4. Love the strawberry huller! I’ve had it since you first mentioned it on the blog and love it to this day. I generally don’t like such gadgets (apple slicer, gadget to remove garlic skin with some rolling, etc.) and tend to go back to just using a knife, but the strawberry huller was a surprising exception. Another exception was an egg slicer… great for egg salad if you slice the egg in both directions.

    I also stow fresh bread in a ziploc, and it does work well, but sometimes I wish there was a more aesthetically pleasing solution for my small countertop. I purchased an emile henry breadbox at one point and thought was going to be it, but it kept arriving cracked. Would love any suggestions you have.

    As for the Kuhn Rikon, I literally cannot get them to not rust after washing and drying but may try them again. I was shocked when the rust appeared after a single wash + drying with two different peelers, but they are extremely effective like you mentioned.

    I’m also very intrigued by the jar opener you recently mentioned… it’s on my list to purchase post holiday travel. You also mentioned some sprinkle spatulas recently which I own, but one thing I would caution with those is that sometimes they arrive with the silicone peeling off along the seams. I ordered a set and kept the ones that didn’t have this issue.

    Anyway, love your kitchen-related posts! Would you consider another what’s in my refrigerator/what I eat in a week type post?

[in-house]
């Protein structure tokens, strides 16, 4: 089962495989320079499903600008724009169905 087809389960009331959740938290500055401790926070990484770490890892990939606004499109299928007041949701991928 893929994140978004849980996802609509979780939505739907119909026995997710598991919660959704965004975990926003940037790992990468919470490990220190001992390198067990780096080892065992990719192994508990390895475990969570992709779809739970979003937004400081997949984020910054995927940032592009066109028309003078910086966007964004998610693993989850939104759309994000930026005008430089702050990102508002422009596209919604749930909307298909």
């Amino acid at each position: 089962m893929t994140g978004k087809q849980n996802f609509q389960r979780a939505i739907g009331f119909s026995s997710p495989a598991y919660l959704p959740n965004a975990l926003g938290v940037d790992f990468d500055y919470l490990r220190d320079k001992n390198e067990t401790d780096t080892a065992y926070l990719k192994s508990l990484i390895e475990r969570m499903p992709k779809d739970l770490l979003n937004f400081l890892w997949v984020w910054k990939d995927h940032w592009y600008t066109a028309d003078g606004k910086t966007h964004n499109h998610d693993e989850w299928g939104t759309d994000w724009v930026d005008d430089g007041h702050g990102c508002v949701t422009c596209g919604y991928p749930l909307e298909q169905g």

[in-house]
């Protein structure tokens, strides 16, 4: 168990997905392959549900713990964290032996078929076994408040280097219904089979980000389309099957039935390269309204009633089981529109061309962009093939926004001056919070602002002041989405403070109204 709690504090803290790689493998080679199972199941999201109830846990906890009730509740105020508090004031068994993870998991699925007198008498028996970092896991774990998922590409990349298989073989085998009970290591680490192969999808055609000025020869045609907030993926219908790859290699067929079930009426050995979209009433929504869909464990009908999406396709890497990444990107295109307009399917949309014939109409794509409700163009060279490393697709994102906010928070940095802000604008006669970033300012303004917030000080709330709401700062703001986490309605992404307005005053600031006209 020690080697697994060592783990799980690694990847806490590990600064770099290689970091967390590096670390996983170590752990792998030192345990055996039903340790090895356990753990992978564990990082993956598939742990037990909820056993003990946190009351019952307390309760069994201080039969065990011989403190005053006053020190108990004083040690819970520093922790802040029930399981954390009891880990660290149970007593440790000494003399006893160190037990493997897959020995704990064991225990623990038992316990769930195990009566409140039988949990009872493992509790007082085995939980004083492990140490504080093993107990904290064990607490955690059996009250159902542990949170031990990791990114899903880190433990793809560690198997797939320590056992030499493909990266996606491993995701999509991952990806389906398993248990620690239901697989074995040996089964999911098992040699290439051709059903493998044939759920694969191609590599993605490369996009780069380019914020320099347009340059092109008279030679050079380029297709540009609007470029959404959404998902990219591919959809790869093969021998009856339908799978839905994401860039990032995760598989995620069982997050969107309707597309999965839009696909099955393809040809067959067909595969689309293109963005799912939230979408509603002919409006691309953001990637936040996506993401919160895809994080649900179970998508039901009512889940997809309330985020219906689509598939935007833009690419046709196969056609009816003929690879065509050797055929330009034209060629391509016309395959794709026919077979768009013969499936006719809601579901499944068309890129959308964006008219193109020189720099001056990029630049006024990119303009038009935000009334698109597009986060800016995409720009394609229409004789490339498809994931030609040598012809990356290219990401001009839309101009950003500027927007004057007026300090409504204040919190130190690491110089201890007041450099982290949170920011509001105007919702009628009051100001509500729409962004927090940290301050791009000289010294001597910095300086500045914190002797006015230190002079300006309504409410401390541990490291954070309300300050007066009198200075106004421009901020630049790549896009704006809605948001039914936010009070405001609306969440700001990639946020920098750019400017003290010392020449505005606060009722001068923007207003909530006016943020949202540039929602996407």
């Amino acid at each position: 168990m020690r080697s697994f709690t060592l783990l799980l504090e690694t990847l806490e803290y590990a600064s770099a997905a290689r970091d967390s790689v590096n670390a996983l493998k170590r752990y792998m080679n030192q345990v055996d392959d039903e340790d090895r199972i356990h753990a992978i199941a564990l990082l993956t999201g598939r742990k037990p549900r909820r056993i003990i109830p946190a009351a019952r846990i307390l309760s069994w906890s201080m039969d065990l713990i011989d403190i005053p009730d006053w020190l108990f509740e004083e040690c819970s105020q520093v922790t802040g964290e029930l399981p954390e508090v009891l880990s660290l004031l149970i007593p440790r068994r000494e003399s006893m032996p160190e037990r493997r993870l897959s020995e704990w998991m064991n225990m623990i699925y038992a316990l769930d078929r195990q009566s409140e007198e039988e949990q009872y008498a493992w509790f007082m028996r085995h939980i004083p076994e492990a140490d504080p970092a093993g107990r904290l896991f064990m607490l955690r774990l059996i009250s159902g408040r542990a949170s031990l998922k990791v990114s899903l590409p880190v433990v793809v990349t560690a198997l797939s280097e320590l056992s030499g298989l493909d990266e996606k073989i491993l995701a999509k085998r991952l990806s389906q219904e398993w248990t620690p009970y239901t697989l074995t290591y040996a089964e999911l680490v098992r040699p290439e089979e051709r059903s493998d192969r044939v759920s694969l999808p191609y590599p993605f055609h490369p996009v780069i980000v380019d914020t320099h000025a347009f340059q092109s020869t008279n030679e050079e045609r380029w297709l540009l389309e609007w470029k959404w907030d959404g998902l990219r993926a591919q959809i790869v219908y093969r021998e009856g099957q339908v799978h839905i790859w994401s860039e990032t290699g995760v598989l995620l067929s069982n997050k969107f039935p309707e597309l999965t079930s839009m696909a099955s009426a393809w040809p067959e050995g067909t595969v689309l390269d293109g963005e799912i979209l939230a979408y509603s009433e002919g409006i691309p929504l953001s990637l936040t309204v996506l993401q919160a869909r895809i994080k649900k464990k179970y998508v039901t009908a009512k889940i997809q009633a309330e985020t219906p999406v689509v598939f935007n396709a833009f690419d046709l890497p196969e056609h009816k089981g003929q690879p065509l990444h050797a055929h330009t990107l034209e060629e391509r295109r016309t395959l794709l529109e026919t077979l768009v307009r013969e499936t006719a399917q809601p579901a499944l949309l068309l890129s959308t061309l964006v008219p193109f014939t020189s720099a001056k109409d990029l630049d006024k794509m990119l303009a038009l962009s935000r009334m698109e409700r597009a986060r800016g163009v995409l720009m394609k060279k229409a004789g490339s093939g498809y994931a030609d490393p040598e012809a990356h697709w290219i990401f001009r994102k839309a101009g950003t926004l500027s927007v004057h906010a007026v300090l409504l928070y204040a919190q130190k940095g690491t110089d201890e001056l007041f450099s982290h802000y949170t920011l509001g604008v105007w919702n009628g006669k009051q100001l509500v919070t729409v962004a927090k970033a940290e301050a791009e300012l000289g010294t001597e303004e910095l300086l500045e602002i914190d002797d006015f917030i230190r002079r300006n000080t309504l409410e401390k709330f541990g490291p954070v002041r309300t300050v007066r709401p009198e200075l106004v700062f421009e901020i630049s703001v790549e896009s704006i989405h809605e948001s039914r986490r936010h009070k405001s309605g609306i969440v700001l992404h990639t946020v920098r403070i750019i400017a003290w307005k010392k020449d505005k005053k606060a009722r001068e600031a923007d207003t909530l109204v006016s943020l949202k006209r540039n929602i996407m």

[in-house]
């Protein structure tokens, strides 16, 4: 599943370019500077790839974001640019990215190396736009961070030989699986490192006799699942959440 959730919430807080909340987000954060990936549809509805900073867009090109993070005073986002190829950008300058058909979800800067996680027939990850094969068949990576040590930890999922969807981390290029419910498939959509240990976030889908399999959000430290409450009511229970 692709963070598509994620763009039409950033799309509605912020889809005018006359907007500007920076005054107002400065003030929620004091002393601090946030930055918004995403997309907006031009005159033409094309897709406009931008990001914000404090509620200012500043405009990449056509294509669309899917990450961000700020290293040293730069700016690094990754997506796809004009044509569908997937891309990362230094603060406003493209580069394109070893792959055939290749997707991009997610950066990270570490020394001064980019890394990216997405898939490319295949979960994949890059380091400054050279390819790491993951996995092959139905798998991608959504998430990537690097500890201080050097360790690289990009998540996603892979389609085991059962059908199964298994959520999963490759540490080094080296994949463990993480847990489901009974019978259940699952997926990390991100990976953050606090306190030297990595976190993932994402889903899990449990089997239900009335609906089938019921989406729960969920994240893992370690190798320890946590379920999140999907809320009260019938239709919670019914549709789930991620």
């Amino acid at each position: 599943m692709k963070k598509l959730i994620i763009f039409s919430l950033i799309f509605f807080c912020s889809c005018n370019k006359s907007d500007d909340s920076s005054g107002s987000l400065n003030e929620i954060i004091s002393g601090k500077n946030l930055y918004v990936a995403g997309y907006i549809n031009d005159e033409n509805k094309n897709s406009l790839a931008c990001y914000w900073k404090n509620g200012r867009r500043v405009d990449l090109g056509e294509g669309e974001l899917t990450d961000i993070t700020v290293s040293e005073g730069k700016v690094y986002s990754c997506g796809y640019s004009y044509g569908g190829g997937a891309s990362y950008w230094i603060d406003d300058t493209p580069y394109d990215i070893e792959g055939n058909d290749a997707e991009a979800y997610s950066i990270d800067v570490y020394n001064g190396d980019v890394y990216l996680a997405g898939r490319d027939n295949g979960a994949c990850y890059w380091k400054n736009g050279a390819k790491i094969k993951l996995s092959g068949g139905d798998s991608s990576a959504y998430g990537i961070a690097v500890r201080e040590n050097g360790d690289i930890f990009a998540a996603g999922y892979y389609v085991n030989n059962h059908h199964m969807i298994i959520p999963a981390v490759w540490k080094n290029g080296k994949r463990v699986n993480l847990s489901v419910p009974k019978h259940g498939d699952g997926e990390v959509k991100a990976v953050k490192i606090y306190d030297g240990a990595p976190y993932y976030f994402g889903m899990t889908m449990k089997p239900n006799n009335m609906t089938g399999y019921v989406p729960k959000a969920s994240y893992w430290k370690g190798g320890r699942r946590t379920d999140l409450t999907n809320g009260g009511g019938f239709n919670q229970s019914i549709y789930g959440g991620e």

1. Agree with you on the huller – I was skeptical (another “thing” to have to pull out and wash when getting breakfast ready!) but it really does work well and save us a lot of money. Good point on the egg slicer — something we don’t yet have!!

      I agree on the aesthetics of the ziploc. Wish I had a better solution for this. Maybe a really big stasher bag? Not much of an improvement though. Will keep my ears out!

      Thanks for the feedback on these kinds of posts!! Will definitely try to do more of these kinds of posts in the new year!


  5. Stasher bags! I invested in about a dozen some years ago and they were well worth it. I use them most for open packages of cheese (which are always impossible to fully reclose) and veggie prep. I barely buy plastic ziplocks anymore.

    1. Love this post and so excited for the comments! I’ve started washing berries in a water bath + a splash of white vinegar. Soak, rinse, dry thoroughly, and your berries will last 2x longer.

    2. SUCH a good use case for the Stashers! Hadn’t thought of that and usually use baggies (yuck – feel bad saying that). Maybe I’ll buy a few just for this purpose!!


      1. YES to Stasher bags!! Trader Joe’s actually just came out with their own version at a fraction of the price- quality is the same as far as I can tell! Xo

    1. Added these to my amazon cart. Think the smaller ones would be great for freezing a mixture of lemon juice, ginger, and mint so that I then only need to add that to a cup of hot water in the mornings vs. preparing everything each time. Thanks for the suggestion!